Islamabad: Few groups have taken a courageous and clear stand over the attack on teenaged peace campaigner Malala Yousufzai, said a leading daily that was worried over the lack of political consensus against the Taliban.
"Battle lines have been drawn across the political landscape, and few groups are taking as courageous and clear a stand as is needed," said an editorial in the Dawn Tuesday, a day after Malala, who was shot at by the Taliban, was shifted to Britain.
"The reaction in the first couple of days after Malala was attacked had inspired hope that a political consensus against the TTP (Tehreek-e-Taliban Pakistan), not just violent extremism, might be formed.
"But that has not taken place, despite the public`s demonstrated anger at the terrorist group. And as long as political forces hold back, the military will have a reason to hold back too. The moment Pakistan should not have wasted is being squandered before our very eyes," it said.
The editorial said that one thing was clear that attack on Malala is not comparable to drone strikes.
"Nor is it likely to be comparable to other incidents the religious right might use to try to divert attention from the particular evil of this one. Because here is what this incident was: a deliberate attack on a specific teenage girl in retaliation for her activism for girls` education and opposition to Islamist militancy, a harmless, non-violent cause the TTP happen not to like," said the daily.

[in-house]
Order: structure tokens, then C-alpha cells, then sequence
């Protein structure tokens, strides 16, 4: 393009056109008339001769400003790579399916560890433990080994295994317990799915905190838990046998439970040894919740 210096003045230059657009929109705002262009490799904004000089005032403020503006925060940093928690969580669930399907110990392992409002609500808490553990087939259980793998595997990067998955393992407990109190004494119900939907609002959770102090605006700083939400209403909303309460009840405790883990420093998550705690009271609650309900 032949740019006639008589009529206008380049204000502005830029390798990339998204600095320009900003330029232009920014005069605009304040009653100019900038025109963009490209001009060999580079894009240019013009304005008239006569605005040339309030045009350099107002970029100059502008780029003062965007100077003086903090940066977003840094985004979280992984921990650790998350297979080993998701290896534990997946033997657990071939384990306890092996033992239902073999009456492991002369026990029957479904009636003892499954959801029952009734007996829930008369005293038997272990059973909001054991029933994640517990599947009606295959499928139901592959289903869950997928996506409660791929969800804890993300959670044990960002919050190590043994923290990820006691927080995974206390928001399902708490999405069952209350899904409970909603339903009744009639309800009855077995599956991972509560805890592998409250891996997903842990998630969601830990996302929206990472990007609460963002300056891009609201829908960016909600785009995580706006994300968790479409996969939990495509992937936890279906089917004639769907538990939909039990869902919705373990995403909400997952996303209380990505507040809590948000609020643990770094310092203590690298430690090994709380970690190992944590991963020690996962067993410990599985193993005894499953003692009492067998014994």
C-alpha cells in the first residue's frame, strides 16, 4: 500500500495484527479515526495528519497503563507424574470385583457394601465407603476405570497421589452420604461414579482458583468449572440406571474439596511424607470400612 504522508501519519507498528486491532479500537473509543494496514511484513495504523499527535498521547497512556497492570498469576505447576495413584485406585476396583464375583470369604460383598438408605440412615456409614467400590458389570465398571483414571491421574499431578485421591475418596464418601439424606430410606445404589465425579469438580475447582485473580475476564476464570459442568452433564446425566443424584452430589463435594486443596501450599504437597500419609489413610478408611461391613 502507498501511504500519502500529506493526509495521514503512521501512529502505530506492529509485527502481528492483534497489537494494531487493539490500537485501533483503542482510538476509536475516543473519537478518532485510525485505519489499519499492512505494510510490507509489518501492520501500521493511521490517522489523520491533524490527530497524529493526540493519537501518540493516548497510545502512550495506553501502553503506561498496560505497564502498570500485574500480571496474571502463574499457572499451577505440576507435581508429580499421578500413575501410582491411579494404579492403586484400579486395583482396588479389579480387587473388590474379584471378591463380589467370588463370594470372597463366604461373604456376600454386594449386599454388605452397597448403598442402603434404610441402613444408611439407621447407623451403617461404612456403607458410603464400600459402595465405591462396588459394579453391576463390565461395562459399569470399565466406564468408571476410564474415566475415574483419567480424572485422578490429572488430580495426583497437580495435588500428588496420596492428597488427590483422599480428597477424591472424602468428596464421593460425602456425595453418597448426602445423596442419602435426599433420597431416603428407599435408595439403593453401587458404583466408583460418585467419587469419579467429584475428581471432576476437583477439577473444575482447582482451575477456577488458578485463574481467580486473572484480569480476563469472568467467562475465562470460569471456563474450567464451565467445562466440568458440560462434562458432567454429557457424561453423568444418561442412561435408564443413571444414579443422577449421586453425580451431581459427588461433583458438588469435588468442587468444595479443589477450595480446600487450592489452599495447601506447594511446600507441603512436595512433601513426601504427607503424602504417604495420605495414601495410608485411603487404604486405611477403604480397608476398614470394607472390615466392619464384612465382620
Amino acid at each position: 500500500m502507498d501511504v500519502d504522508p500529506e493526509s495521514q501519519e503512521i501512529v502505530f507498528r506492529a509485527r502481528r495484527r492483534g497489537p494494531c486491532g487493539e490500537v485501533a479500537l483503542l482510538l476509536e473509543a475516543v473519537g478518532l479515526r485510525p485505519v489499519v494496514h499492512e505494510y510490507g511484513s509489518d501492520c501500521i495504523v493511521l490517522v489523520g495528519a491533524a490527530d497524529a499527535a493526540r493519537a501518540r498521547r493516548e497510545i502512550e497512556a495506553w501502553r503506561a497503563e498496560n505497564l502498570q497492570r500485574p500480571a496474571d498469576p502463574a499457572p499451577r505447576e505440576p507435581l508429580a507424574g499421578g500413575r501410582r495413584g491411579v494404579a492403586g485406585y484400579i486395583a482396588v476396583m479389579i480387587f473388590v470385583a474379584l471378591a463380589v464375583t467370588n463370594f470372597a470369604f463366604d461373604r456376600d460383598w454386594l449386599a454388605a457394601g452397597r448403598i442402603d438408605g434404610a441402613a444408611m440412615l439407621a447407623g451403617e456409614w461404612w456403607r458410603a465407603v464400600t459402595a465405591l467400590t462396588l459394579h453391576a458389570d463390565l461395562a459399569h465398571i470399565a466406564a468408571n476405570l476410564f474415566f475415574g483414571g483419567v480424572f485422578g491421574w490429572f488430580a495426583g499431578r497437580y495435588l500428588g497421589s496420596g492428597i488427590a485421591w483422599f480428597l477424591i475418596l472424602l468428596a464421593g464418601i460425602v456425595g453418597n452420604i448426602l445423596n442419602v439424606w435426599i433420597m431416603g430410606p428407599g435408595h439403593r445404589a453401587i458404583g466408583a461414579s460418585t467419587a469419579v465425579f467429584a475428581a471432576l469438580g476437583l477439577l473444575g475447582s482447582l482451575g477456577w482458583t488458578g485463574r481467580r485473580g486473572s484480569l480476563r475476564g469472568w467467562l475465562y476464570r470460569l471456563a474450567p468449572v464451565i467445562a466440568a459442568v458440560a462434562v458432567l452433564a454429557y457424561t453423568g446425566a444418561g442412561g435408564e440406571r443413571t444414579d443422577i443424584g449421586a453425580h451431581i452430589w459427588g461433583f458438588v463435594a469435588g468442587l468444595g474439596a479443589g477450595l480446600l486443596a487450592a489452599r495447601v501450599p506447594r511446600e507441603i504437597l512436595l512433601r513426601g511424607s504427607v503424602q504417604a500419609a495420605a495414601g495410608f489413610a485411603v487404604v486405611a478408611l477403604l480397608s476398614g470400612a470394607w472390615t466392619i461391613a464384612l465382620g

It criticised moves to make comparisons in an attempt to dampen the widespread recognition of the Malala incident for what it was - "the targeting of an innocent girl by an outfit that does not believe in the most basic of human rights and is prepared to attack even children to promote its regressive ideas".
Malala was shot at by the Taliban Oct 9 while she was returning home from school in the country`s northwest. The bullet was extricated by doctors in Peshawar and she was later shifted to Rawalpindi from where she was flown to Britain.